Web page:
'Furiosa: A Mad Max Saga' review: Anya Taylor-Joy tastes hot asphalt and cold, cold revenge

Michael Phillips, Chicago Tribune on

Published in Entertainment News

Without permits, caution or anything to prove except everything, director George Miller shot “Mad Max” in 1977 on some beautifully forlorn stretches of Australian road with an ensemble of eager maniacs activating, and hyperactivating, a tale of a desolate near-future. At one point, a very young Mel Gibson as Max Rockatansky, the road warrior-lawman on the edge of insanity, mourns the killing of his boss and comrade. “He was so full of living, you know?” he says, fighting back tears in the super-healthy guy way. “He ran the franchise on it.”

Forty-six years of rough road later, here we are at the fifth “Mad Max” movie. Now 79, Miller remains an action fantasist of the highest order and has become the spiritual if very-much-alive cousin of the eulogized character in his first smash hit. (Its budget was $350,000, roughly $1.5 million in 2024 dollars.) “Furiosa: A Mad Max Saga” is a prequel to 2015’s lavishly nutty “Mad Max: Fury Road,” and is the work of a director full of living, albeit guided by an ever-darker vision of humankind barreling toward the cliff. He has run the franchise on it.

I’ll try to explain why I’m all over the highway on “Furiosa,” even as I’m recommending it. The best of it is spectacular, tapping into so many different ways to create and assemble images in contemporary big-budget filmmaking, you can barely keep track.

The story belongs to Furiosa, who we meet as a young girl played by Alyla Browne. In the barely human patriarchies of this parched post-apocalypse desert land, only the Vuvalini, aka the Tribe of Many Mothers, living in the Edenic paradise known as the Green Place, point to a better way.

The optimism lasts about 45 seconds in movie terms. Right off, Furiosa is abducted by the snarling, drooling Biker Horde, ruled by Dr. Dementus. This is the major new character; he’s played by Chris Hemsworth, who has most of the screenplay’s verbiage for better or worse. Visually, the character borrows Charlton Heston’s nose, Heston’s “Ben-Hur” chariot (pulled here by three tricked-up motorcycles; the vehicles in the “Mad Max” universe remain unbeatably weird and fantastically convincing), and Heston’s “Ten Commandments” beard.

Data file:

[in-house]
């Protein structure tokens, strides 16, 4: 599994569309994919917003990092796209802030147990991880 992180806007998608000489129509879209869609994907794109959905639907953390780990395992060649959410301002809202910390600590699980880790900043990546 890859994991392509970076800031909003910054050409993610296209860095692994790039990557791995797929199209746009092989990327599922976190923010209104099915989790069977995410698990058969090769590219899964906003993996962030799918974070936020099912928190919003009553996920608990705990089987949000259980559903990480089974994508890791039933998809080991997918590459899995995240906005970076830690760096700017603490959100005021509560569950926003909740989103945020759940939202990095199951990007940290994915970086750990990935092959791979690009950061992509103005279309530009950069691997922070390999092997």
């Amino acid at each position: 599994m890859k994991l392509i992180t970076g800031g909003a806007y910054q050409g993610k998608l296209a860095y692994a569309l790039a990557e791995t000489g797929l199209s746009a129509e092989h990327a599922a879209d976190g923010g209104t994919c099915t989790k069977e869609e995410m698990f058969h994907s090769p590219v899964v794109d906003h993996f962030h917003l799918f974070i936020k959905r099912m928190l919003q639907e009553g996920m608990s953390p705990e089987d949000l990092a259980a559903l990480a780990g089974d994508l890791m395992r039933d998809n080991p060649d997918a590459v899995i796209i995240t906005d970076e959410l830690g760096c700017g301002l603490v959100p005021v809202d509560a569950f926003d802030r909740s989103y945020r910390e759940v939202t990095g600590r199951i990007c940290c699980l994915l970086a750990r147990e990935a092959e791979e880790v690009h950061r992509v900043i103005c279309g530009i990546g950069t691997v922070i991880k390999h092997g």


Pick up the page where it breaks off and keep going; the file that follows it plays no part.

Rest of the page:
“Furiosa” is actually pretty light on narrative, as written by director Miller and “Fury Road” co-writer Nick Lathouris. The crafty survival machine of the title meets a series of grueling, generally sadistic circumstances. Both Dementus, a nattering, twisted father figure of a psycho, and his sometime enemy, Immortan Joe (Lachy Hulme, taking over for the late Hugh Keays-Byrne) have uses for Furiosa. She knows the location of the Green Place, though the miseries she has survived, painfully, and the rage in her heart, renders her mute for years. Even as a young adult, once Anya Taylor-Joy takes over the role an hour into the picture, Furiosa has little use for words.


There’s world-building aplenty. One fiefdom, The Citadel, resembles a sand-swept Middle-earth, or the Tower of Babel’s ambitious new condo development. Dementus cuts a deal with his enemy and gains control of nearby Gastown. The realms of “Fury Road” and now “Furiosa,” like their “Mad Max” franchise predecessors, run on petroleum (scarce), water (scarcer) and blood (spilling constantly, corpses and vivisected limbs strewn all over the desert).

As gratifyingly different as the “Mad Max” movies have been, at heart Miller is making ever-more-grandiose biker movies, but with more than bikes. “Furiosa” lives and breathes righteous retribution, setting her unblinking sights on the pig-men who killed her mother, and who enslave women as harem chattel.

The new film, rather portentously divided into solemn-sounding chapters, covers many years, which marks a change from previous “Mad Max” sagas. More pertinent to the overall viewing experience (mine, at least), “Furiosa” is the grimmest and most deliberately punishing of Miller’s visions. The occasional stabs at black comedy feel a little off. In this awful if fabulously designed near-future, as Dementus’ resident History Man (George Shevtsov, a wizened Shakespearean fool) asks in voice-over, “how must we brave the cruelties?” The movie provides the two hour, 28 minute answer.

The internal tensions within “Furiosa” fill the screen, even when they can’t resolve their contradictory natures. Miller’s not kidding around. He doesn’t like how humankind mistreats its home or degrades the culture with “ridiculous perversions and witty mutilations.” That phrase is actually heard in voice-over here; it’s Miller, and the franchise, having a little fun with the paradox at the center of the “Mad Max” universe. Cheap thrills, beautifully executed, plus some unsettling food for thought: That’s the idea. Beautifully executed cheap thrills without the “unsettling” part are rare enough.


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